- Jonathan Eaton & Zvi Eckstein, 1994. "Cities and Growth: Theory and Evidence from France and Japan," NBER Working Papers 4612, National Bureau of Economic Research, Inc.
- Jonathan Eaton & Zvi Eckstein, 1994. "Cities and Growth: Theory and Evidence from france and Japan," Boston University - Institute for Economic Development 36, Boston University, Institute for Economic Development.
- John Luke Gallup & Jeffrey D. Sachs & Andrew D. Mellinger, 1999. "Geography and Economic Development," International Regional Science Review, SAGE Publishing, vol. 22(2), pages 179-232, August.
- Gallup, J.L. & Sachs, J.D. & Mullinger, A., 1999. "Geography and Economic Development," Papers 1, Chicago - Graduate School of Business.
- Paul Krugman, 1991. "History versus Expectations," The Quarterly Journal of Economics, Oxford University Press, vol. 106(2), pages 651-667.
- Henderson, J V, 1974.
"The Sizes and Types of Cities,"
American Economic Review,
American Economic Association, vol. 64(4), pages 640-56, September.
- Xavier Gabaix, 1999. "Zipf's Law for Cities: An Explanation," The Quarterly Journal of Economics, Oxford University Press, vol. 114(3), pages 739-767.
- John Luke Gallup & Jeffrey D. Sachs & Andrew Mellinger, 1999. "Geography and Economic Development," CID Working Papers 1, Center for International Development at Harvard University.
- Jeffrey D. Sachs, 2001. "Tropical Underdevelopment," NBER Working Papers 8119, National Bureau of Economic Research, Inc.
- Paul A.David, 2005.
"Path dependence, its critics and the quest for ‘historical economics’,"
- Paul A. David, . "Path Dependence, its critics, and the quest for 'historical economics'," Working Papers 00011, Stanford University, Department of Economics.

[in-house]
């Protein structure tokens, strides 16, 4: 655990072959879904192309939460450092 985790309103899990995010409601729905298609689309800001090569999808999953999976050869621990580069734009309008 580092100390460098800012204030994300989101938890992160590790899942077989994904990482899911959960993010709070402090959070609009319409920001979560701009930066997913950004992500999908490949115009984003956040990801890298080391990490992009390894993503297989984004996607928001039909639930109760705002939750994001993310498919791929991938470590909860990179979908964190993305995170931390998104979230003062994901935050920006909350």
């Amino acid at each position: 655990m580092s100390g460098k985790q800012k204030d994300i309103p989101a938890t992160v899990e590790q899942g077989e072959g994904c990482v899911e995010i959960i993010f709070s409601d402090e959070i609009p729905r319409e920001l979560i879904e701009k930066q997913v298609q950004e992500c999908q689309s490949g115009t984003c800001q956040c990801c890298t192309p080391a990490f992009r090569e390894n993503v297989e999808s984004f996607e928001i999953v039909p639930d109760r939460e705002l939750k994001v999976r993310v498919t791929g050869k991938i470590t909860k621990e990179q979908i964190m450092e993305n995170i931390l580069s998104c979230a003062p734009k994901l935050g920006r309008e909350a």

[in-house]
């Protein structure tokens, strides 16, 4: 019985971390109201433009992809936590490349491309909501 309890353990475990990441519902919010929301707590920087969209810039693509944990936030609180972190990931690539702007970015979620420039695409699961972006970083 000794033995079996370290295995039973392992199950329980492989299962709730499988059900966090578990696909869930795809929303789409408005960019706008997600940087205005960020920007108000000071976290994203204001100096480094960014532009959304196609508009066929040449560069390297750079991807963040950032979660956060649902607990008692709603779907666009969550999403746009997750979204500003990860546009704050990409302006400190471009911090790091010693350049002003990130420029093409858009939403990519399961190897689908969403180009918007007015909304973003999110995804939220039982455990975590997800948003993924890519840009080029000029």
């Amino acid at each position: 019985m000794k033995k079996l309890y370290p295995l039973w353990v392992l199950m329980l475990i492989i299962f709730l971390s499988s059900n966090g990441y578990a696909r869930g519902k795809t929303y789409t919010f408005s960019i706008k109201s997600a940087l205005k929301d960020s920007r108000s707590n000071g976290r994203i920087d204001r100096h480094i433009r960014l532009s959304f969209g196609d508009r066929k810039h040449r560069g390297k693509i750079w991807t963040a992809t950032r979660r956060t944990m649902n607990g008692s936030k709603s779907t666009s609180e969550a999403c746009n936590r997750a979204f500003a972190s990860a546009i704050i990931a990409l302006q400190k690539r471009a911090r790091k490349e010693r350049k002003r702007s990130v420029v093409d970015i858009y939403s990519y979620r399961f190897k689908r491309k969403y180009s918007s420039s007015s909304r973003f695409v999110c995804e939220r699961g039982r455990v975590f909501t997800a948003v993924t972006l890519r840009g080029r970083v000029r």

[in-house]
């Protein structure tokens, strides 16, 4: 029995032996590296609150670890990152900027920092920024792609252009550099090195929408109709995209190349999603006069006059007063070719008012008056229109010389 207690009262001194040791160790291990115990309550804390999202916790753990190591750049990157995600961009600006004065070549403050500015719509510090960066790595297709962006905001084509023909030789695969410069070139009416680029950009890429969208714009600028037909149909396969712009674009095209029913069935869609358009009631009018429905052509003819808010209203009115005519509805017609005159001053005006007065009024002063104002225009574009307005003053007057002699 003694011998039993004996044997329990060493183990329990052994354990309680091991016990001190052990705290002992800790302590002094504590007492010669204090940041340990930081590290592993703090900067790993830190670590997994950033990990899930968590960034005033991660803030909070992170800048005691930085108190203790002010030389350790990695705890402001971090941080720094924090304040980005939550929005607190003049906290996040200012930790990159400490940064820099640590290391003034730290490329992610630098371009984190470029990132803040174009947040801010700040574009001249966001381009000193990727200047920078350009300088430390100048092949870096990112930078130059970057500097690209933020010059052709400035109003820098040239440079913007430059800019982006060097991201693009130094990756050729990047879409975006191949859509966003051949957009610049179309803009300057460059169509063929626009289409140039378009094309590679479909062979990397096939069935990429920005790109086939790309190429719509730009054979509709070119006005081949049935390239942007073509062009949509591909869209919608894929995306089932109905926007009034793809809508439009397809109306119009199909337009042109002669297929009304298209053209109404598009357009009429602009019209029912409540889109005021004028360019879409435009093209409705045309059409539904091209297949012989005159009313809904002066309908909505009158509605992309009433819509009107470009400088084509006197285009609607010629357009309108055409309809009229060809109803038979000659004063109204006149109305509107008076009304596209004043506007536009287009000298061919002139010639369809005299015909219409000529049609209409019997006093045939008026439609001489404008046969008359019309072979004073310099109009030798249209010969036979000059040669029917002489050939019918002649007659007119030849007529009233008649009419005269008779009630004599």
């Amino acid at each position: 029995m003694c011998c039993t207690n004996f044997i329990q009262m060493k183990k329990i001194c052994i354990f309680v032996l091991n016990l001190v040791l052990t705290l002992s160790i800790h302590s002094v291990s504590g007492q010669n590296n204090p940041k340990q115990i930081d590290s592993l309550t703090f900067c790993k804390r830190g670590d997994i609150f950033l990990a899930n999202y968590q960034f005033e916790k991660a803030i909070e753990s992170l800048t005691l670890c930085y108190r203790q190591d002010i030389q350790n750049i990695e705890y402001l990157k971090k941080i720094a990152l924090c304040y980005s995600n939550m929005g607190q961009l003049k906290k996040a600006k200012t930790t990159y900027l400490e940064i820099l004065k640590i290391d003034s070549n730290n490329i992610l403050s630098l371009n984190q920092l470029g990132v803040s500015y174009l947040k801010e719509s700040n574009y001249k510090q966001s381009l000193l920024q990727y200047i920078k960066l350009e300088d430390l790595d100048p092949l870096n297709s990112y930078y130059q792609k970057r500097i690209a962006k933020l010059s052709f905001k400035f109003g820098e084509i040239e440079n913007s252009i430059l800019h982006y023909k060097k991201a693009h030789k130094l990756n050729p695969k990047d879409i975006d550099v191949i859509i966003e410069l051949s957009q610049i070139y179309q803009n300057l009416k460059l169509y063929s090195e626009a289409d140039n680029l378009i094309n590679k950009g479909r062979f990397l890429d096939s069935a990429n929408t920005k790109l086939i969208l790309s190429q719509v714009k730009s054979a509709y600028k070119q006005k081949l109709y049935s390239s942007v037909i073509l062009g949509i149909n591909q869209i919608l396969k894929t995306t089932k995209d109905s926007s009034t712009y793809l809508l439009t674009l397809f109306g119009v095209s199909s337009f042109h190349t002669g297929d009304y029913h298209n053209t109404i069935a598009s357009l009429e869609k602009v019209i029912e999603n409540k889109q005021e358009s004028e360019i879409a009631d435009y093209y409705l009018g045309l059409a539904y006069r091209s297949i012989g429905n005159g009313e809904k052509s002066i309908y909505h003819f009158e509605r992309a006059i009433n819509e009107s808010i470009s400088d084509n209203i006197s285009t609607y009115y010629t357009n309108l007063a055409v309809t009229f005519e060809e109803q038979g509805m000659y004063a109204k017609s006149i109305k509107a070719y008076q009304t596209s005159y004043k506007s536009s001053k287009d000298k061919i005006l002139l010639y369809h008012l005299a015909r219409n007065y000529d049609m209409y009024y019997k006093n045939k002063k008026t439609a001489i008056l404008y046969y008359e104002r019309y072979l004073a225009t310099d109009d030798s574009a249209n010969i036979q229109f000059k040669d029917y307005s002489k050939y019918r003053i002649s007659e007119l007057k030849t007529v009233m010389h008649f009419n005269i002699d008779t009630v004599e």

- J.Peter Neary, 2001.
"Of Hype and Hyperbolas: Introducing the New Economic Geography,"
Journal of Economic Literature,
American Economic Association, vol. 39(2), pages 536-561, June.
- J. Peter Neary, 2000. "Of hype and hyperbolas : introducing the new economic geography," Working Papers 200019, School of Economics, University College Dublin.
- Jordan Rappaport & Jeffrey D. Sachs, 2001. "The U.S. as a coastal nation," Research Working Paper RWP 01-11, Federal Reserve Bank of Kansas City.
- Krugman, Paul, 1998. "What's New about the New Economic Geography?," Oxford Review of Economic Policy, Oxford University Press, vol. 14(2), pages 7-17, Summer.
This item is featured on the following reading lists or Wikipedia pages:
- Bones, Bombs, and Break Points: The Geography of Economic Activity (AER 2002) in ReplicationWiki
- Talk:Development economics in Wikipedia English ne '')
- Historical Economic Geography
When requesting a correction, please mention this item's handle: RePEc:nbr:nberwo:8517. See general information about how to correct material in RePEc.
For technical questions regarding this item, or to correct its authors, title, abstract, bibliographic or download information, contact: ()
If references are entirely missing, you can add them using this form.